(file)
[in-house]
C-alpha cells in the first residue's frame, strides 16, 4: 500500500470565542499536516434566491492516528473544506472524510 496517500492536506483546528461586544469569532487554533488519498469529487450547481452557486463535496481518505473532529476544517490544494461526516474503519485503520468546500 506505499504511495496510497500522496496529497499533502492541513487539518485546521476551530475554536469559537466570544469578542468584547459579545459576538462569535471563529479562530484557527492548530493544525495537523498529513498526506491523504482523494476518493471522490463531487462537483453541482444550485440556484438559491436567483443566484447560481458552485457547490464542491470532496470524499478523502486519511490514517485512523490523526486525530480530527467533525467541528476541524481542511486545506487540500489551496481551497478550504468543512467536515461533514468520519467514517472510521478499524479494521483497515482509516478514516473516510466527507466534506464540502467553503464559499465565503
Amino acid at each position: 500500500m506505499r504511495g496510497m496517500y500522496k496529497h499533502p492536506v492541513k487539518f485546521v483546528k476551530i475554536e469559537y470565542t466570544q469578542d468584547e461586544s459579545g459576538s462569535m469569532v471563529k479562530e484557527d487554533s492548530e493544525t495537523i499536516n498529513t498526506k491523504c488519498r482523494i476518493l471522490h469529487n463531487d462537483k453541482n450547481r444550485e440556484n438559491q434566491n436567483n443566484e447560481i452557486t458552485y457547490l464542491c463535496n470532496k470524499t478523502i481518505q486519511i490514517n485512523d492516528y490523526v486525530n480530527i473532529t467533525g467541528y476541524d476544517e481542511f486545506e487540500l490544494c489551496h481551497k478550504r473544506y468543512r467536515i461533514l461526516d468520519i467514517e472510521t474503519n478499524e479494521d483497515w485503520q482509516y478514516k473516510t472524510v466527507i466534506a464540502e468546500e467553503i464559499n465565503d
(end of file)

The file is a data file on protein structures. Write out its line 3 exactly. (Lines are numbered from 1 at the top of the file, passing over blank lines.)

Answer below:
Amino acid at each position: 500500500m506505499r504511495g496510497m496517500y500522496k496529497h499533502p492536506v492541513k487539518f485546521v483546528k476551530i475554536e469559537y470565542t466570544q469578542d468584547e461586544s459579545g459576538s462569535m469569532v471563529k479562530e484557527d487554533s492548530e493544525t495537523i499536516n498529513t498526506k491523504c488519498r482523494i476518493l471522490h469529487n463531487d462537483k453541482n450547481r444550485e440556484n438559491q434566491n436567483n443566484e447560481i452557486t458552485y457547490l464542491c463535496n470532496k470524499t478523502i481518505q486519511i490514517n485512523d492516528y490523526v486525530n480530527i473532529t467533525g467541528y476541524d476544517e481542511f486545506e487540500l490544494c489551496h481551497k478550504r473544506y468543512r467536515i461533514l461526516d468520519i467514517e472510521t474503519n478499524e479494521d483497515w485503520q482509516y478514516k473516510t472524510v466527507i466534506a464540502e468546500e467553503i464559499n465565503d